Kudos & Kongrats, Kats!

I just checked my watch, and it looks like it’s time for me to throw some heaping praise at MPOW’s sister library system, the Johnson County Public Library.

First, there’s the smooth and sweet Literary Map of Kansas City. It looks good, it’s interactive, and it’s educational. And it’s just darned nifty! Good work, JoCo!

I also have to praise them for the release of the latest issue of elementia, their teen zine. One of my loyal minions, who also works in the YA department at Johnson County, has done a bang-up job of starting this terrific project. I know she’s really proud of it. As well she should be. Great job, Angel!

Sunflowers in the Shade

One of the downsides of living in Kansas is the bad press the state usually gets. People associate Kansas with Intelligent Design and Fred Phelps more often than with, say, Kathleen Sebelius.

So, just to further dispel the image that Kansas is a state of backwards, closed-minded fundementalists, I present a blog post by the State Librarian of Kansas on censorship that makes me proud to be a librarian and a Kansan.

Mr. Chips, In Retrospect

Let’s roll that footage and go back over the plays I made. Let’s see how this “Introduction to the Internet” class went, what was successful and what wasn’t. And then, if we have time, let’s go for a slice of pie and a cup of coffee. We’ll start with the beginning and the end. The middle will unfold on its own.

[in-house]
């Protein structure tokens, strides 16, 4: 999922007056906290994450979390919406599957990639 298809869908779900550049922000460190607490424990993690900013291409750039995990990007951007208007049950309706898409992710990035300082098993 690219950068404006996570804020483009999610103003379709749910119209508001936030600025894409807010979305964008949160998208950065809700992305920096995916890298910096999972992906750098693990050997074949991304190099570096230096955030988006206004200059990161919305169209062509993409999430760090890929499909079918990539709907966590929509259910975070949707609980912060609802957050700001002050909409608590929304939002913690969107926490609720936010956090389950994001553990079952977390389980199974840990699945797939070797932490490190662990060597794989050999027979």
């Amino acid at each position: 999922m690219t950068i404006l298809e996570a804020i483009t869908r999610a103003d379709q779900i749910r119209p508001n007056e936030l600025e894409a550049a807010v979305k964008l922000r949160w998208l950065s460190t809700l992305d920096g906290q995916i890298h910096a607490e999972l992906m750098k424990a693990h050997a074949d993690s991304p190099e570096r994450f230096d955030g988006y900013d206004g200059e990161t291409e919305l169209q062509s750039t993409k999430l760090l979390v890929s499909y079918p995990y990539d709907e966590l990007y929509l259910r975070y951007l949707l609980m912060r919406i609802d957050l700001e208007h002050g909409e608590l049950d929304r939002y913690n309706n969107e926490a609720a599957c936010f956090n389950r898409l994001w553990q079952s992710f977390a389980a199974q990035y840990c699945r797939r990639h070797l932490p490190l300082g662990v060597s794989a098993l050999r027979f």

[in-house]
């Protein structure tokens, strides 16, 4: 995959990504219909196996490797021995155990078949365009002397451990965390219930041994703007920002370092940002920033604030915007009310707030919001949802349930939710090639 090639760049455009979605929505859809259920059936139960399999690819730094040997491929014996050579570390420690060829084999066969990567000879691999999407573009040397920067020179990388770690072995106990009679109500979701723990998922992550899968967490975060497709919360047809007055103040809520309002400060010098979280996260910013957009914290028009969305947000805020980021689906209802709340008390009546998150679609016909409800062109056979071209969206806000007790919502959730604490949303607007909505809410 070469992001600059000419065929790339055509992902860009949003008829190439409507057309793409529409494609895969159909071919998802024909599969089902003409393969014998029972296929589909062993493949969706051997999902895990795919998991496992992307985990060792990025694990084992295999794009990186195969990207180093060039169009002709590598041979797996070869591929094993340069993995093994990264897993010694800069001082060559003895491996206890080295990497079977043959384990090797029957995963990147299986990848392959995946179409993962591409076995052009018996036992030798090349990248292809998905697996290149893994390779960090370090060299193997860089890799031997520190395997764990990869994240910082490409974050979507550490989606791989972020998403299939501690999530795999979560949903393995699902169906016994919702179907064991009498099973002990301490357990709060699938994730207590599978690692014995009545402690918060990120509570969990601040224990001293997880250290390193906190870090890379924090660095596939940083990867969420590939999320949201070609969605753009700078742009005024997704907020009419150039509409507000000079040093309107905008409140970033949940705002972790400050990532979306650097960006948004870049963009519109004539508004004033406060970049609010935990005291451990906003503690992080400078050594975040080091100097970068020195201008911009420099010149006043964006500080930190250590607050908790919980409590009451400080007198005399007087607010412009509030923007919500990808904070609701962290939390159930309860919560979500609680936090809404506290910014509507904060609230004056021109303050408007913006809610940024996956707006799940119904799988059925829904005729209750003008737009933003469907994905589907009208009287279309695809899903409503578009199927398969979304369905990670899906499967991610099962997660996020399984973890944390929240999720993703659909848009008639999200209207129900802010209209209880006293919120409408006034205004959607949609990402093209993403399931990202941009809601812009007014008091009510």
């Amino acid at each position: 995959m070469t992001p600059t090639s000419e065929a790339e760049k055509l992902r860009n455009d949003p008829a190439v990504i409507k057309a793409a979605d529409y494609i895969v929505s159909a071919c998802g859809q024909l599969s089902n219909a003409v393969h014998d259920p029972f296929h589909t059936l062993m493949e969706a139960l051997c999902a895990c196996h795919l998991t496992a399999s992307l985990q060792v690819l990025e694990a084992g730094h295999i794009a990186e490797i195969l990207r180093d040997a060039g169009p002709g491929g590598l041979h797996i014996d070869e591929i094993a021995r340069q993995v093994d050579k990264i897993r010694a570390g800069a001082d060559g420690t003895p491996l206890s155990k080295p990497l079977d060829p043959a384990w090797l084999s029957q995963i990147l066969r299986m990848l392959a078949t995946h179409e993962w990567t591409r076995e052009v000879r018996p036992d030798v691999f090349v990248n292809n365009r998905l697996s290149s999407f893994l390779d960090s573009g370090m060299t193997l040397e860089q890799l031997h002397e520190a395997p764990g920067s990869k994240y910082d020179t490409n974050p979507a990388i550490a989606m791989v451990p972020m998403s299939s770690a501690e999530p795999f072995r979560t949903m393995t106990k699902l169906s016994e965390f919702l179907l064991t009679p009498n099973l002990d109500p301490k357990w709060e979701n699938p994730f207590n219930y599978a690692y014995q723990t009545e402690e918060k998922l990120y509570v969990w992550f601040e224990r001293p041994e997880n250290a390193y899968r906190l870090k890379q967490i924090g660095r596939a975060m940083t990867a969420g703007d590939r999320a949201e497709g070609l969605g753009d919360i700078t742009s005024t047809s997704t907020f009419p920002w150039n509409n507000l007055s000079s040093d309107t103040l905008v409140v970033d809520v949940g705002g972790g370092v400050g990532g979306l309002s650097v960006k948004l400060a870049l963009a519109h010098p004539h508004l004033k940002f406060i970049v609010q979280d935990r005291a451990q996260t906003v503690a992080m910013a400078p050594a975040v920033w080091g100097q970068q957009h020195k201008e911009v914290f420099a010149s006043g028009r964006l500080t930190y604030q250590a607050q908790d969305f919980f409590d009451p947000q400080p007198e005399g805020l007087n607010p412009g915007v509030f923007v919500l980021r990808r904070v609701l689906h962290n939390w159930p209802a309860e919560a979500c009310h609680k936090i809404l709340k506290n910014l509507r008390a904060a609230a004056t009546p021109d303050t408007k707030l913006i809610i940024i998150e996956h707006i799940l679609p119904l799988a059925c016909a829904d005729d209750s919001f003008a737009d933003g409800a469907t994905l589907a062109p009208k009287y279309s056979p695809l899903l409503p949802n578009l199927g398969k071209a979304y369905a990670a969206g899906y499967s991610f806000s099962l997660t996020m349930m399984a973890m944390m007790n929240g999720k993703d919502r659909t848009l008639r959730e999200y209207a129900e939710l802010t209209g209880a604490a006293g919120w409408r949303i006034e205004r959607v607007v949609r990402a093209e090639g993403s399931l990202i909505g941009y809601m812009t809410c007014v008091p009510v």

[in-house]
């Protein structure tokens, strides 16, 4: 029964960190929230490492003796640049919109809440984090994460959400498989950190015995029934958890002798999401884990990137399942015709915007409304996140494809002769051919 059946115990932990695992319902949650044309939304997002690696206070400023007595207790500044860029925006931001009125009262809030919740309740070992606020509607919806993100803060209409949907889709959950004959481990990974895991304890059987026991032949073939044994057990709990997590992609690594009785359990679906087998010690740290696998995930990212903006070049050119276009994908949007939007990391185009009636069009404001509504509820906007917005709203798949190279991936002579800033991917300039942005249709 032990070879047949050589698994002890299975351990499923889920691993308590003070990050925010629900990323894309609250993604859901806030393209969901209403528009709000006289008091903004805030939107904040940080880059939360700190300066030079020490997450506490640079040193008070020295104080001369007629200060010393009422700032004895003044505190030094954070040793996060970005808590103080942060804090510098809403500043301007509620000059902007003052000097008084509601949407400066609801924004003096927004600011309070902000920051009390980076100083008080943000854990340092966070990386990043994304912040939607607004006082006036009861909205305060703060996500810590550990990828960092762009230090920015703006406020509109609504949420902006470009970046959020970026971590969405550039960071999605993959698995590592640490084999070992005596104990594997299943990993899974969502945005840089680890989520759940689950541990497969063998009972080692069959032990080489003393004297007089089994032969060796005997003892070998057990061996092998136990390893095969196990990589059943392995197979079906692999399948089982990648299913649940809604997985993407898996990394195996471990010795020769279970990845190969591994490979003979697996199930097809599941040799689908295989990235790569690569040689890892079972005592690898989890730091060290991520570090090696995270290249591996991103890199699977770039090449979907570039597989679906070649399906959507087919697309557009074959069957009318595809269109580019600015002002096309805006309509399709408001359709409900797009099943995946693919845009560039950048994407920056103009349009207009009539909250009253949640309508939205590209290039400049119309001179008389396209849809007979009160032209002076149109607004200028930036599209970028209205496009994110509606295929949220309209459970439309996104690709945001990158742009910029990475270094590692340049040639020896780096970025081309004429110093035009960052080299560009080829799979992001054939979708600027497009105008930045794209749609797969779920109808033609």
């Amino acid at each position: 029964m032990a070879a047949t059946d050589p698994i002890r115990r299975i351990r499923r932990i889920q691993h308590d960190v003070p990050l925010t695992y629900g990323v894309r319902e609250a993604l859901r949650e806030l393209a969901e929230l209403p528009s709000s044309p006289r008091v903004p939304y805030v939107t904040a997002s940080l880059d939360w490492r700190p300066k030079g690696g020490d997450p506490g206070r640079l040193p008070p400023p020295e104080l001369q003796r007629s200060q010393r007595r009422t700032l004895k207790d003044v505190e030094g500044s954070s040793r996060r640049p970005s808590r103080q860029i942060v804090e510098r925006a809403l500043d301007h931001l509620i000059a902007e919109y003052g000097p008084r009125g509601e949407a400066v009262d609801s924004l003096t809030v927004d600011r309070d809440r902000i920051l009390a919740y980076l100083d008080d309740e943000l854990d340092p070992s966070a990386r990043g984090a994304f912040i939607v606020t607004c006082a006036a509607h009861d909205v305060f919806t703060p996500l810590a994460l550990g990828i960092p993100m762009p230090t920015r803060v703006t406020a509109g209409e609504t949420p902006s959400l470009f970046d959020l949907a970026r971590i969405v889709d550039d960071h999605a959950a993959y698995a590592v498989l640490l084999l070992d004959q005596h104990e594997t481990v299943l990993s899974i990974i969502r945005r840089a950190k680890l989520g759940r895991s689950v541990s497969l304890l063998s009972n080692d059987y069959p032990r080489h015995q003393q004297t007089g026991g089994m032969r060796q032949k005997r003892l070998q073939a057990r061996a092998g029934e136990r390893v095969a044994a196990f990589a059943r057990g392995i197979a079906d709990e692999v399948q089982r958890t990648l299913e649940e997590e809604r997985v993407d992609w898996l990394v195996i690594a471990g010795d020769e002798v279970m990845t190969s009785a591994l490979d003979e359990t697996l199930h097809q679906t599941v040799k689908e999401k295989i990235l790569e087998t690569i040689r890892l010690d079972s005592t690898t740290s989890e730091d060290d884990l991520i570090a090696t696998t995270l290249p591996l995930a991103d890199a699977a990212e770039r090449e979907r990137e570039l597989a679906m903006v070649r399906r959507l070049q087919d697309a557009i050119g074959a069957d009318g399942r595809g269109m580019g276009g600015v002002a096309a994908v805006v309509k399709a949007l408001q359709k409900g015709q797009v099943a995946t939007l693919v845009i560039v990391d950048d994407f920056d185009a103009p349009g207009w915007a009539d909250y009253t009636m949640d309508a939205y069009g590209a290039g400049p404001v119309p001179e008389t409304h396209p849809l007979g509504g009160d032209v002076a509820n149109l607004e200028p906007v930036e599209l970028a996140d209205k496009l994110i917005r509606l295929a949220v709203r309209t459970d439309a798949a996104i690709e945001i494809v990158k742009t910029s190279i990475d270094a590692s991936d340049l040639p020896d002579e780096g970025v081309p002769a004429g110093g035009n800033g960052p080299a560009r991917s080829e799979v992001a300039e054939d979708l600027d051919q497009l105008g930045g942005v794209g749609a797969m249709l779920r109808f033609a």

I started the class about 10 minutes late, just to make sure I gave everyone enough time to get in, and finished about 10 minutes late, so it really evened out into a full 90 minutes. I began the class with 5 out of 6 students in attendance. For one of my library’s programs, that’s a good showing. (The sixth student called today, apologized for missing the class, and asked if we had another class on the schedule.) I ended the class with all of the students–all older men and women–saying they learned a lot and they would definitely be interested in more computer classes. So, any way you look at it, the class was a success.

The middle? Hmmmm…

I had much too much to cover in just one class. Did I give a quick overview of how the Internet works? Check. Did I explain how the World Wide Web works? Check. Did I show them how to use a web browser? Well, I showed them the most basic stuff, but didn’t have time to show them things like bookmarks and changing your home page, which is a shame. Did I give them the pros and cons of both IE and Firefox? You betcha. Did I still manage to get them interested in using Firefox instead of IE? I don’t know how I did it, but I did. (Behold, the power of Firefox!) Did I show them how to use search engines? I gave them the basics, but there was so much more I wanted to cover. Did I explain e-mail. Yes, but again, only at its most basic (as in “This is what e-mail is. Next!”). Did I get them hep to IM? I got them intrigued (so much for the “chat is only for ADHD teenagers” jazz), but by that point we were really running out of time, so all I could do was give them the most cursory of explanations. One woman actually looked visably frustrated that I didn’t go into more depth on IM, although that looked passed quickly. (As quickly as my coverage of IM. Zoom!) Did I talk about how to use the Internet safely? How to avoid viruses and worms and spyware? How to avoid phishing? Yup. No identity theft for my students, no way!

It wasn’t a flop by any stretch, but I really could have made two or three or four classes out of that one. And maybe I will in the not-too-distant future. My library originally committed to doing two classes, an introduction to computers (which one of my fellow librarians taught) and an introduction to the Internet. Seeing how there’s a demand for these classes, we’re now discussing doing one a month, developing a curriculum and teaching a rotation of computer classes on more focused topics. It’s pretty goshdarned exciting.

And now? Where’s my pie and coffee? I think I deserve pie and coffee.